Monday, July 14, 2008

"the ritual of production" and beauty

Great last post! I checked out Tobias Putrih---cool parallel to the matchstick works by Trevor Oakes AND your stacked "munched" bookmarks! (Those look really neat, BTW!) And you make a good point about multiplicity: "...there is something about the mystery of them [editions of tiny things], and the ritual of production." There IS something especially inspiring about the mere process--the act of their making, the difficult task to focus and repeat an action, the patience required to pile pieces of sand or include minuscule detail. Is this what makes them so beautiful?

less hastily,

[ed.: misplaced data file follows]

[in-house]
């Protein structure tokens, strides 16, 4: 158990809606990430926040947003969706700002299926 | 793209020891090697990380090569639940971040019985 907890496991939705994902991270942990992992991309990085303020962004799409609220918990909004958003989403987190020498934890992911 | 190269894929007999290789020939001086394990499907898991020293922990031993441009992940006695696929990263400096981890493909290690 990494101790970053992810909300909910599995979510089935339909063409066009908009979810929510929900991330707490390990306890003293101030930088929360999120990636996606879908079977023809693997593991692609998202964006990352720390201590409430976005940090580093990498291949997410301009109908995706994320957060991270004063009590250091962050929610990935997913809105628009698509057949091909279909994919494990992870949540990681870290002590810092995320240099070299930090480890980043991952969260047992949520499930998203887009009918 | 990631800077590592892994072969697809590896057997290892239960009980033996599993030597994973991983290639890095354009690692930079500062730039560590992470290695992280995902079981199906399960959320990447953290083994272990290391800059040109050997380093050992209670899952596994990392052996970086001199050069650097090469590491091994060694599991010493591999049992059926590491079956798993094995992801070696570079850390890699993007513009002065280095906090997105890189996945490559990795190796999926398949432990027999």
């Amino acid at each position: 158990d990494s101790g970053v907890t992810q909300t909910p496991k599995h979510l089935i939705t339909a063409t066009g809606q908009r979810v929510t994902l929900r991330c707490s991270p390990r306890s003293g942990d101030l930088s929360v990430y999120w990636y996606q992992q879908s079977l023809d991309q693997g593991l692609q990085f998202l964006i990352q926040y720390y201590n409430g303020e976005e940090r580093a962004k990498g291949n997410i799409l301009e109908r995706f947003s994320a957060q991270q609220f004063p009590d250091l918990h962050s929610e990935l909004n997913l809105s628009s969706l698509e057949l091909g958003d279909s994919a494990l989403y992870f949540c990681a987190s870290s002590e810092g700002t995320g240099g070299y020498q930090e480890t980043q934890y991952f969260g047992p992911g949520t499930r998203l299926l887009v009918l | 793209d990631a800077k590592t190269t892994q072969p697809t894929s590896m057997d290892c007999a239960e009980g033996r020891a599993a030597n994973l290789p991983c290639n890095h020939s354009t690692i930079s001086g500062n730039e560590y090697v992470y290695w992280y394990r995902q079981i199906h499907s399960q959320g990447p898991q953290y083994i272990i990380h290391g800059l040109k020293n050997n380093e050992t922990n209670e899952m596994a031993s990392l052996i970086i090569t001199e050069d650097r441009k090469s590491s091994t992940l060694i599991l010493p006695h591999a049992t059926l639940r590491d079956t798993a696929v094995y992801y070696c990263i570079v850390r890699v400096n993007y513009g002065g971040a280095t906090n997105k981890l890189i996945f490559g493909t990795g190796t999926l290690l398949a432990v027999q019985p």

Images above: 1. a typical Indian miniature painting based in tedious traditional process, all the way down to the treating of the paper with tea before the painting begins. 2. a group of Tibetan Buddhist monks creating a sand painting. They typically work on these for 24 hours straight. It is a meditative practice stacking piece by colored piece. Once completed, they take it down ritualistically, dispersing the sand to the witnesses of the ceremony and the nearby bodies of water, thereby healing the suffering of the world. The building and destroying represents the ephemeral nature of life. Ironically, in this case, the ritual of production produces only ritual, although it is quite beautiful!

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